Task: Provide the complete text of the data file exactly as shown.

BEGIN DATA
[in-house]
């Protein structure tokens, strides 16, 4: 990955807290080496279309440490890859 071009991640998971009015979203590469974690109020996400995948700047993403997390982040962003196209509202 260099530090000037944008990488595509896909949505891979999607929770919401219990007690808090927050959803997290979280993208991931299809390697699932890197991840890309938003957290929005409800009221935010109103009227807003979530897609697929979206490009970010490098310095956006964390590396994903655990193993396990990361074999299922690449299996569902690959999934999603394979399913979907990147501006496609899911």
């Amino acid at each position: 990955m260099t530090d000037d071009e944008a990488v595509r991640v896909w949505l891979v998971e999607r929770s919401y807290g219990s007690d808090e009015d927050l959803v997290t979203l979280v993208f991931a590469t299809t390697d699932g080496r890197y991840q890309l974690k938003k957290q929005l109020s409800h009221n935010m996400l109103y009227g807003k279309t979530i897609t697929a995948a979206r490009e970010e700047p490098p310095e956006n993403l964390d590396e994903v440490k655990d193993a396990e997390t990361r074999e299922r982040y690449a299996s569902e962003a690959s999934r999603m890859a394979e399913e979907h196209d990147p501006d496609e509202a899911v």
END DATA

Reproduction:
[in-house]
């Protein structure tokens, strides 16, 4: 990955807290080496279309440490890859 071009991640998971009015979203590469974690109020996400995948700047993403997390982040962003196209509202 260099530090000037944008990488595509896909949505891979999607929770919401219990007690808090927050959803997290979280993208991931299809390697699932890197991840890309938003957290929005409800009221935010109103009227807003979530897609697929979206490009970010490098310095956006964390590396994903655990193993396990990361074999299922690449299996569902690959999934999603394979399913979907990147501006496609899911």
């Amino acid at each position: 990955m260099t530090d000037d071009e944008a990488v595509r991640v896909w949505l891979v998971e999607r929770s919401y807290g219990s007690d808090e009015d927050l959803v997290t979203l979280v993208f991931a590469t299809t390697d699932g080496r890197y991840q890309l974690k938003k957290q929005l109020s409800h009221n935010m996400l109103y009227g807003k279309t979530i897609t697929a995948a979206r490009e970010e700047p490098p310095e956006n993403l964390d590396e994903v440490k655990d193993a396990e997390t990361r074999e299922r982040y690449a299996s569902e962003a690959s999934r999603m890859a394979e399913e979907h196209d990147p501006d496609e509202a899911v």